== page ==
Management Letter

Monday April 18, 2022 comments Tags: audit, audit preparation, letters, audits, nonprofit, , nonprofit, podcast, accounting,

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So as you're looking at your audit reports, there are going to be several pages. So we talked already about the audit opinion. That is where the auditor is telling you what they think about your financial statements. The financial statements, which are your responsibility, but the auditors will likely draft it for formatting purposes, not necessarily for the content. Again, the content is the responsibility of the organization being audited. And then there might be a management letter. So a management letter, though it says management, it is coming from the auditors and it is being presented to the management team of the organization.

This will include the board more than likely. And this letter is where they are pointing out things that they think are important. So they're like, hi, management team, I think you should know this thing. It's happening. This is what we observed and they want to make sure they put this in writing. More than likely this is going to be surrounded by any weaknesses or deficiencies that they noted in your internal control processes. So for example, they might say, "Okay. We notice that you're not using consecutive receipt numbers, and this is why it's important."

A great audit team is not simply going to tell you what you did wrong, they're also going to tell you why this is concerning. The so what, now what? So they are going to say, "We noticed that receipts are not kept in consecutive order. As a result, there is the possibility that cash could be received and unaccounted for because this is not something that's properly implemented. We recommend, therefore, that you use pre-numbered receipts. All the receipts are maintained at this place." This is what the management letter is going to contain.

It's going to contain things that talk about significant deficiencies. Like, y'all, this thing is not working. It is going to significantly hinder your operations. Material weakness. We've identified, okay, this thing is happening and could be detrimental. And I think it's going to be important then that I identify those two terms because even I still get confused when I think about it. So I'm going to include this link to this article in the show notes, but it is a CFS guide to significant deficiencies and material weakness.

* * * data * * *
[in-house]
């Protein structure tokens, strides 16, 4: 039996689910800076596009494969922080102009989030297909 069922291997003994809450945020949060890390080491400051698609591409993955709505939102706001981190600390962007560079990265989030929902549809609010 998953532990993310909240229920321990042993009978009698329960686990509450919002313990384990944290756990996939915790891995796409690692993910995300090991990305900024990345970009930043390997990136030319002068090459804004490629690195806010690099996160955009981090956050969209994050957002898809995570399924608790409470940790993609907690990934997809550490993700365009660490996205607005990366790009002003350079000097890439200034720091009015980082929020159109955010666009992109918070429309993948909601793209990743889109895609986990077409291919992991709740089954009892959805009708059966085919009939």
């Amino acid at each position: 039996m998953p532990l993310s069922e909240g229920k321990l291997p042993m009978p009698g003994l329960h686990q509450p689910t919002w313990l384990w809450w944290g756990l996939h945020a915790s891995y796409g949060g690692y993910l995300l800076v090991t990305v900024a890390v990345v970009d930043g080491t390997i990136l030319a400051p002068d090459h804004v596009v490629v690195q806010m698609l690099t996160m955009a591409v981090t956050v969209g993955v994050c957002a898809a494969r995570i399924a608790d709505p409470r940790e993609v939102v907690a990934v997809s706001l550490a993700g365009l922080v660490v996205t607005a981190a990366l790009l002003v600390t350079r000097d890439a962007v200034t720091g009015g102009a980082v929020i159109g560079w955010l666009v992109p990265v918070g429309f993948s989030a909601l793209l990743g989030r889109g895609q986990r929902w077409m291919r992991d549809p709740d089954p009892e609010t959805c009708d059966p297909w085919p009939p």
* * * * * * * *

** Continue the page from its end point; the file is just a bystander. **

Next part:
So material weakness is a deficiency or combination of deficiencies in internal controls or financial reporting, such that there is a reasonable possibility that material misstatements of the company's annual or interim financial statements will not be prevented or detected on a timely basis. So again, it's a deficiency. So it's saying like, hey, this thing is such a big deal that it's going to affect the way that you read these reports. So, that is a high level material weakness. Below material weakness is the deficiency, like an individual thing.

So it's like, oh, this piece of things is not working correctly. So it's less severe. So a significant deficiency is less severe than a material weakness because it's not likely to affect the financial statements, but it's important enough to merit the attention of those responsible for oversight. So for example, a significant deficiency would be what I said about the receipts. So it's maybe it might not have a material effect, but this is a big deal. Maybe the auditor had other ways of verifying no, no money. We are not worried about the completion of your receipting, but they want you to know.

They want you to know this thing is a big deal and could really affect things. A material weakness is, hey, no one is reviewing these financial statements. They're being drafted. Journal entries are being done. No one is having any oversight. So, that is one of the reasons why sometimes auditors do a test of journal vouchers or journal entries. And they're looking for are there attachments, is someone approving. And when they see one or both of those are missing, those could be indications of material weaknesses, because now they're like people are making entries.

We can't verify if these entries are reasonable. No one's been looking to make sure. So even if at the time it might have been reasonable, nothing's happening on a timely basis, and so that could be a material weakness. The reason that this is important is because sometimes you can get an unmodified or unqualified AK the best type of opinion, and still have these types of things. And the reason why it's important that the auditors present this is, one, to cover their ass. They don't want it to come up later that, oh, these people weren't doing a thing and no one ever mentioned it.